The Full Wiki

Harrison Schmitt: Wikis

Advertisements
  
  

Note: Many of our articles have direct quotes from sources you can cite, within the Wikipedia article! This article doesn't yet, but we're working on it! See more info or our list of citable articles.

Encyclopedia

From Wikipedia, the free encyclopedia

Harrison Hagan "Jack" Schmitt
Harrison H. Schmitt.jpg
NASA Astronaut
Status Retired
Born July 3, 1935 (1935-07-03) (age 74)
Santa Rita, New Mexico
Other occupation Geologist
Time in space 12d 13h 52 m
Selection Scientist group
Missions Apollo 17
Mission insignia Apollo-17-LOGO.jpg
Harrison Schmitt


In office
January 3, 1977 ‚Äď January 3, 1983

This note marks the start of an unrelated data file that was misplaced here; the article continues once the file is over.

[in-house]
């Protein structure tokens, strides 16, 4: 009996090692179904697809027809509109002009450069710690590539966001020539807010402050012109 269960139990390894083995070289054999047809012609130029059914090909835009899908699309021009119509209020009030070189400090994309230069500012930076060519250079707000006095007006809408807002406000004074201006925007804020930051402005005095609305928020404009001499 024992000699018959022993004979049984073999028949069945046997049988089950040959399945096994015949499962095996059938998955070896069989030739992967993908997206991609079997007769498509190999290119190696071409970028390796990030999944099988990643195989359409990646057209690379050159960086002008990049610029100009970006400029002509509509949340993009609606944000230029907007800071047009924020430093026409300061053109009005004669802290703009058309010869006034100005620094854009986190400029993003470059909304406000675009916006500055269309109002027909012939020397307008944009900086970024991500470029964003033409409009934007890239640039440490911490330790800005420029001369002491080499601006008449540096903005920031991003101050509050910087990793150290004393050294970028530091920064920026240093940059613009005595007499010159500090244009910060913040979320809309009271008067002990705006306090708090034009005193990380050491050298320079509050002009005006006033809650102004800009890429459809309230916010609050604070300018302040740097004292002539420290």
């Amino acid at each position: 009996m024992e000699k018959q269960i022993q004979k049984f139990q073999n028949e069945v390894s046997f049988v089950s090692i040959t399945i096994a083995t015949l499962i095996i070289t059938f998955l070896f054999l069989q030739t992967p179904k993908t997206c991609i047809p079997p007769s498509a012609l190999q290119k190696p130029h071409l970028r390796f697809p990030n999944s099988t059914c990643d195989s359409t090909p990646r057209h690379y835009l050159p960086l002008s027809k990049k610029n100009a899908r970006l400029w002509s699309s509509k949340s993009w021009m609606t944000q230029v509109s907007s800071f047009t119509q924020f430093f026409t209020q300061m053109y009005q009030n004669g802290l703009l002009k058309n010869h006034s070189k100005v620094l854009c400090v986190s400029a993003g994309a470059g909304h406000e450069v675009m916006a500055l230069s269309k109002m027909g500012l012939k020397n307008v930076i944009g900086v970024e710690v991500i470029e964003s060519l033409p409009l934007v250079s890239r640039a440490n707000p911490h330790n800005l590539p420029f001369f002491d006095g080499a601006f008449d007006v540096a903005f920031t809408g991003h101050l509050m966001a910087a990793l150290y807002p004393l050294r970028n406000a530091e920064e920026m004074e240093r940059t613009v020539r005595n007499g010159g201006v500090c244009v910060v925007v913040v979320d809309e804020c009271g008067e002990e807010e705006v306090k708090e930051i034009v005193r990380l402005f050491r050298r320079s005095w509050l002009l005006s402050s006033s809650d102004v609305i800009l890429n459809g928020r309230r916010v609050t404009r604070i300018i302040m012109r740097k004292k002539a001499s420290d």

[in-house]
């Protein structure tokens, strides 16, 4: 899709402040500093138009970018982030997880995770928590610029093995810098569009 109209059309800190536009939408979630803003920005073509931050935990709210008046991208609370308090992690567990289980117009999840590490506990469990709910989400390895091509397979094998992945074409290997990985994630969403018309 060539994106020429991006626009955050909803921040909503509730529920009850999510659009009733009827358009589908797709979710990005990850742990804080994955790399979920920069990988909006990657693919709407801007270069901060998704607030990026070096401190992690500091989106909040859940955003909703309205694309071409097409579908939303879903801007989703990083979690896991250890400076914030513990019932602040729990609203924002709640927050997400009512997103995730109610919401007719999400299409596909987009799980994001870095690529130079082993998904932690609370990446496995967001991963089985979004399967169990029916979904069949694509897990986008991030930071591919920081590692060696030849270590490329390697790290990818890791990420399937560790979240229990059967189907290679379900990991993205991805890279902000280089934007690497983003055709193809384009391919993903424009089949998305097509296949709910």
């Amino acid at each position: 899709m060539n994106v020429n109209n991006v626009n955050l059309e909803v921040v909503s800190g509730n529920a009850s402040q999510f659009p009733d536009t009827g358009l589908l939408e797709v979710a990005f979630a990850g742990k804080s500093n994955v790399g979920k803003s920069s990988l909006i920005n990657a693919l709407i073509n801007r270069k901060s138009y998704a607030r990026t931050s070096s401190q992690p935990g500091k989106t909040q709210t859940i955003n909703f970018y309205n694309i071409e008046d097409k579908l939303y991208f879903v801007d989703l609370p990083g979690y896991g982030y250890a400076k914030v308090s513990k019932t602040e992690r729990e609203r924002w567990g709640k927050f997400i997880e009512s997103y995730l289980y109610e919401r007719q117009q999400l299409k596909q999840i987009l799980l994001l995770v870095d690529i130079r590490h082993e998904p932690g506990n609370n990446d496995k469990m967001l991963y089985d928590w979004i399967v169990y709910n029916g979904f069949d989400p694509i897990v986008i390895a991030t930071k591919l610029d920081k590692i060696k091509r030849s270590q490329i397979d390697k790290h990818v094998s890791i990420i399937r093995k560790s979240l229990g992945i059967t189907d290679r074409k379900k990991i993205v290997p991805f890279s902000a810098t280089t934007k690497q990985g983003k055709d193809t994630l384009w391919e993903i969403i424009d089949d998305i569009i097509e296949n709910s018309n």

Preceded by Joseph Montoya
Succeeded by Jeff Bingaman

Born July 3, 1935 (1935-07-03) (age 74)
Santa Rita, New Mexico
Political party Republican

Harrison Hagan "Jack" Schmitt (born July 3, 1935) is an American geologist, a former NASA astronaut, University Professor and a U.S. Senator for one term.

He is the twelfth and last of the Apollo astronauts to arrive and set foot on the Moon (crewmate Eugene Cernan exited the Apollo Lunar Module first). However, as Schmitt re-entered the module first, Cernan became the last astronaut to walk on and depart the moon. Schmitt is also the only person to have walked on the Moon who was never a member of the United States Armed Forces (he is not the first civilian; Neil Armstrong left military service prior to his landing in 1969).

Contents

Early life and education

Born in Santa Rita, New Mexico, Schmitt grew up in nearby Silver City.[1] He received a B.S. degree in science from the California Institute of Technology in 1957 and then spent a year for graduate studying geology at the University of Oslo in Norway.[1][2] He received a Ph.D. in geology from Harvard University in 1964, based on his geological field studies in Norway.[1]

NASA career